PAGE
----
Chemicals Update: What Does the Future Hold for Biofuels Feedstocks?

Europe’s consumption of UCO biofuels reached nearly seven million tonnes in 2023, far exceeding its domestic collection capabilities. This high demand has led to increased imports from Asian countries, particularly China, Indonesia and Malaysia, which collectively supply a substantial portion of Europe’s UCO needs.

Chinese exports of UCO have surged, driven by incentives from the US Inflation Reduction Act, redirecting significant volumes previously destined for Europe to the United States. Concurrently, Europe saw a 40% rise in Chinese biodiesel imports in 2023, raising suspicions about the authenticity of these imports due to potential mislabelling of virgin oils as UCO to exploit high incentives for waste-based biofuels.

UCO biofuels form a crucial part of Europe’s renewable energy strategy, accounting for a significant share of conventional biodiesel and hydrotreated vegetable oil (HVO). Furthermore, UCO is a key feedstock for sustainable aviation fuel (SAF), whose demand is growing rapidly. However, the supply of UCO will likely fall short of the future demand for various biofuel applications, leading to potential shortages and increased fraud risks. For instance, Ryanair’s SAF target would require the entirety of Europe’s UCO collection potential by 2030.

To address these issues, the EU has several potential measures at its disposal:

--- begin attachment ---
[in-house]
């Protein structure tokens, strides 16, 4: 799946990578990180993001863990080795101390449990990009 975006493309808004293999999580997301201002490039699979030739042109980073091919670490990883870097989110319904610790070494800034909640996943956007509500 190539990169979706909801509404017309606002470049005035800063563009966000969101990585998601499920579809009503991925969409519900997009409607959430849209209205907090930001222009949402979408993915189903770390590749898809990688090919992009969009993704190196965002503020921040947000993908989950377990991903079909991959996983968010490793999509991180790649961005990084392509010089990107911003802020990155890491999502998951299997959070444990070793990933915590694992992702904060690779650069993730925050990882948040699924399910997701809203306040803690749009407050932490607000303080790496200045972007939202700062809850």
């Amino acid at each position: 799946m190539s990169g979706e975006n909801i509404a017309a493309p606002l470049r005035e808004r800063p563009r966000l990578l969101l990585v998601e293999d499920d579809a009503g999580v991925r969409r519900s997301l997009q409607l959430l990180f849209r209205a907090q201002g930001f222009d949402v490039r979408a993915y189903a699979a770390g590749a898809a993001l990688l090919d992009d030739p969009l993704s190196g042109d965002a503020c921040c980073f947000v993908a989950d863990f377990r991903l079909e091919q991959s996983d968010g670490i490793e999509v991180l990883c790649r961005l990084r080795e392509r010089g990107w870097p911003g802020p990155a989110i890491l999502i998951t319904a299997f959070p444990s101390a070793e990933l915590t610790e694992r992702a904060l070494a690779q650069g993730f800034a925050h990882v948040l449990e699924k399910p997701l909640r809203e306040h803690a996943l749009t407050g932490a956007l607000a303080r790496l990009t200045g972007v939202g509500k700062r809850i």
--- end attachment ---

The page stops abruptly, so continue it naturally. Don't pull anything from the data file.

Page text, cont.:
1. Restrict Imports: Implement stricter controls on UCO imports and potentially reject certification from non-compliant producers.
  2. Reinforce Policy Measures: Strengthen regulations and ensure that European and national authorities are well-equipped to combat fraud.
  3. Review Certification Systems: Overhaul the certification processes to ensure the authenticity and traceability of UCO imports.
  4. Support Cleaner Alternatives: Promote the development and adoption of alternative clean energy sources like electrification and hydrogen fuels.

At the same time, a new Republican administration under Trump may reverse parts of the US Inflation Reduction Act, therefore reducing the demand for biofuel feedstocks while increasing tariffs on Chinese-origin products. Meanwhile, Chinese companies are building domestic SAF production capacity in anticipation of an imminent government mandate that will likely be implemented in 2024/25.

All this points in the direction of reduced biofuel feedstock flows between Asia and Europe/US from 2025 onwards. Similarly, palm oil volumes are already under pressure from tighter environmental regulations in Europe, and this is expected to remain so.

By Plamen Aleksandrov, Market Researcher, Chemicals, SSY.

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